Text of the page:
Frequently used ingredients in Turkish specialties include: lamb, beef, chicken, fish, eggplants, green peppers, onions, garlic, lentils, beans, and tomatoes. Nuts, especially pistachios, chestnuts, almonds, hazelnuts, and walnuts, together with spices, have a special place in Turkish cuisine, and are used extensively in desserts or eaten separately. Preferred spices and herbs include parsley, cumin, black pepper, paprika, mint, oregano, pul biber ( red pepper ), allspice, and thyme.
Oils and fats
Butter or margarine, olive oil, sunflower oil, canola oil, and corn oil are widely used for cooking. Sesame, hazelnut, peanut and walnut oils are used as well. Kuyruk yağı ( tail fat of sheep ) is used mainly in kebabs and meat dishes.
The rich and diverse flora of Turkey means that fruit is varied, abundant and cheap. In Ottoman cuisine, fruit frequently accompanied meat as a side dish. Plums, apricots, pomegranates, pears, apples, grapes, and figs, along with many kinds of citrus are the most frequently used fruit, either fresh or dried, in Turkish cuisine, komposto ( compote ) or hoşaf ( from Persian khosh âb, literally meaning “nice water” ) are among the main side dishes to meat or pilav. Dolma and pilaf usually contain currants or raisins. Etli yaprak sarma ( vine leaves stuffed with meat and rice ) used to be cooked with sour plums in Ottoman cuisine. Turkish desserts do not normally contain fresh fruit, but may contain dried varieties.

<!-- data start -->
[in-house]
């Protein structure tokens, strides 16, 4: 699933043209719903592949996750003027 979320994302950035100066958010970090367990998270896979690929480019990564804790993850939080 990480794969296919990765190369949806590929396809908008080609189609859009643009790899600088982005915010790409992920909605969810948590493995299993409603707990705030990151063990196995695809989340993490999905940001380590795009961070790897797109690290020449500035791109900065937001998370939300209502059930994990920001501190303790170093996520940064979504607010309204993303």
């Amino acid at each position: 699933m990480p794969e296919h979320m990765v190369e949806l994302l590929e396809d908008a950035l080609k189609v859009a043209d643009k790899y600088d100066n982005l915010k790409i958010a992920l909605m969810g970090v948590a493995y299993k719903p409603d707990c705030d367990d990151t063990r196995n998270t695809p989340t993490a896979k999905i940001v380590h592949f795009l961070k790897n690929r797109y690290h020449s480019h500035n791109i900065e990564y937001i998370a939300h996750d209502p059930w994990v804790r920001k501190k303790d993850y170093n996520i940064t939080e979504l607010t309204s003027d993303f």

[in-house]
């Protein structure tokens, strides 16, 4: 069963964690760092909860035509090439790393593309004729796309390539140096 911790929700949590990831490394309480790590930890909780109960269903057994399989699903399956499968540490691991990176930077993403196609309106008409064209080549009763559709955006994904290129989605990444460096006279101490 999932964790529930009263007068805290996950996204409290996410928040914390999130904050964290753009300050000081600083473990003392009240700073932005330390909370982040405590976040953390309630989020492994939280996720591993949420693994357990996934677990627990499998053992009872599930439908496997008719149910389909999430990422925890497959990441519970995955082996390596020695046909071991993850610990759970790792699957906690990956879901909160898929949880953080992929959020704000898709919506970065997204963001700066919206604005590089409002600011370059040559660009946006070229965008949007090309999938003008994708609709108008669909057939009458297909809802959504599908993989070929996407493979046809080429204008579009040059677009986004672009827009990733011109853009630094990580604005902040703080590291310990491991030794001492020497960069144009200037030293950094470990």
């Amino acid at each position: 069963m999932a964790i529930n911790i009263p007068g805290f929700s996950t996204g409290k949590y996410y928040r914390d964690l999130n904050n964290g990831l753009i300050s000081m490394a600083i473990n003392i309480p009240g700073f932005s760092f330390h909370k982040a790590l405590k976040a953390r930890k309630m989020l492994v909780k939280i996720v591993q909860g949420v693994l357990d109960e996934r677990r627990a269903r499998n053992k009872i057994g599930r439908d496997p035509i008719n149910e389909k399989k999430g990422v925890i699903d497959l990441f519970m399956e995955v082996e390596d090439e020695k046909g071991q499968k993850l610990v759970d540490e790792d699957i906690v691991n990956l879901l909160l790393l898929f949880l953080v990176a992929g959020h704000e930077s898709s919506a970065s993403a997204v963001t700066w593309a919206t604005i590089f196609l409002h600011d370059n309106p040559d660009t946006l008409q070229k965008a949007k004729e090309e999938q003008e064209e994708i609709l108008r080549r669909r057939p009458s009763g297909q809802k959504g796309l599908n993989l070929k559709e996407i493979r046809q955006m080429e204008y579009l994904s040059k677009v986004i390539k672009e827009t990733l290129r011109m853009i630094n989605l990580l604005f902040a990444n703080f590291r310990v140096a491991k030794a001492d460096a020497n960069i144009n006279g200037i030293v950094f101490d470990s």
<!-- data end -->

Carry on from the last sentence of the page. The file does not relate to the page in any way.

In some regions, meat, which was mostly eaten only at wedding ceremonies or during the Kurban Bayramı ( Eid ul-Adha ) as etli pilav ( pilaf with meat ), has become part of the daily diet since the introduction of industrial production. Veal, formerly shunned, is now widely consumed.
The main use of meat in cooking remains the combination of ground meat and vegetable, with names such as kıymalı fasulye ( beans with ground meat ) or kıymalı ıspanak ( spinach with ground meat, which is almost always served with yogurt ).
Alternatively, in coastal towns cheap fish such as sardines ( sardalya ) or hamsi ( anchovies ) are widely available, as well as many others with seasonal availability. Poultry consumption, almost exclusively of chicken and eggs, is common. Milk-fed lambs, once the most popular source of meat in Turkey, comprise a small part of contemporary consumption. Kuzu çevirme, cooking milk-fed lamb on a spit, once an important ceremony, is rarely seen.
Because it is currently a predominantly Islamic land, pork plays no role in contemporary Turkish cuisine.